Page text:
In the past decade, the idea of a nuclear Iran has overshadowed a far more interesting debate about Iran’s non-nuclear economic potential. A potential that, if realized, could very well redefine the story of political and economic development in both the Middle East and Central Asia.
The most interesting story yet to be told is not about a nuclear bomb but rather about a thousand smaller benign technologies that slowly but surely will change the future of Iran and possibly the region around it. With the prospect of sanctions being lifted, Iran’s commercial technology sector is at a historical crossroads.
Driven by unprecedented government support at the highest levels, Iran could very well become a regional science and technology leader. But in a country where 60% of the population is below the age of 30, innovation cannot materialize without some form of social liberation. It is along these lines that the paradox of Iran’s scientific and technological capabilities will develop.
Here are six trends that will shape the future of this sector:
- Government spending on research and development
Iran’s nuclear programme is a subset of a larger government portfolio of scientific spending. Despite sanctions, research and development (R&D) expenditure has been effective in building national capabilities in areas such as nanotechnology, biotechnology, stem-cell research, genetics, chemical engineering, aerospace research, agronomy, laser communication systems, computer science and electronics, among others. The government has singled out technological development among three top national priorities between 2016 and 2021. As sanctions unravel and the government’s fiscal space expands, R&D budgets have been marked for a 400% increase by 2030, reaching 4% of GDP. If these figures materialize, Iran could very well become a regional leader in the development of commercial technology across sectors.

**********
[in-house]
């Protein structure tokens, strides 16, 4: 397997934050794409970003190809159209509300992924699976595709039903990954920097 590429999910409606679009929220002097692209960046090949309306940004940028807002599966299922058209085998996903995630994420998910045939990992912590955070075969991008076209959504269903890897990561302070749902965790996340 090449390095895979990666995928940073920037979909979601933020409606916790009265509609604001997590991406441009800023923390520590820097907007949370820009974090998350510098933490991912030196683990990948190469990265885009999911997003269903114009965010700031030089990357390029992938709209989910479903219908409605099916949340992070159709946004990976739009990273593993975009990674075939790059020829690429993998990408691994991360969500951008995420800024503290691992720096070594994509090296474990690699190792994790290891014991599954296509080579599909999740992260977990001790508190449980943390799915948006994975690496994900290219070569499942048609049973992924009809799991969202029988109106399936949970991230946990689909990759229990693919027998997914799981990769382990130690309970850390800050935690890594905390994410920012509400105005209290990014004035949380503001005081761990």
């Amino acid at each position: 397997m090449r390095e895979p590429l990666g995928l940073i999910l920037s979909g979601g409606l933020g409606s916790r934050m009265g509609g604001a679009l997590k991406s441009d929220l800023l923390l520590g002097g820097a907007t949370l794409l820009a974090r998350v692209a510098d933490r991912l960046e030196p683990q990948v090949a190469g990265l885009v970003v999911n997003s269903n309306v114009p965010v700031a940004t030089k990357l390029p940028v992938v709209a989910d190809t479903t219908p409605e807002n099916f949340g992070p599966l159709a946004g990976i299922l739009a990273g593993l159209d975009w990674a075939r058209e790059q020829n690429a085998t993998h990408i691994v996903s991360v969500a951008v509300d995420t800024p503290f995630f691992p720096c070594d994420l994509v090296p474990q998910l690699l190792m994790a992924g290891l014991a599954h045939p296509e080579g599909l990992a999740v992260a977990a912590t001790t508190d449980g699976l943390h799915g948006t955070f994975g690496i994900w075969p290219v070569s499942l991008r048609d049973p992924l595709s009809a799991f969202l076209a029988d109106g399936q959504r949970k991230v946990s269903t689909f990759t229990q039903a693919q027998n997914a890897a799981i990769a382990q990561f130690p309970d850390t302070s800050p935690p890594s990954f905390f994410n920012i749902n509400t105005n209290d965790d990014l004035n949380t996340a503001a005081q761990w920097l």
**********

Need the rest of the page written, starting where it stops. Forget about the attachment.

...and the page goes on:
- Funding and incubation of start-ups
Iran’s start-up sector has already begun to attract serious attention from technology investors around the globe. With only three venture capital companies in the country and a handful of government programmes supporting small and medium enterprises, opening up to foreign investors will make it much easier to develop business in the country. However, Iran’s start-ups are not only in need of cash: they would also benefit from unrestricted access to new technologies across sectors. With international tech companies already racing to set up shop in Iran, the creative horizons of tech entrepreneurs will likely be expanded. What local start-ups could only dream of achieving for years will become a feasible possibility overnight. More sophisticated, flexible and innovative business models will be at the disposal of an Iranian entrepreneur’s start-up palette.
- Keeping Iran’s talent at home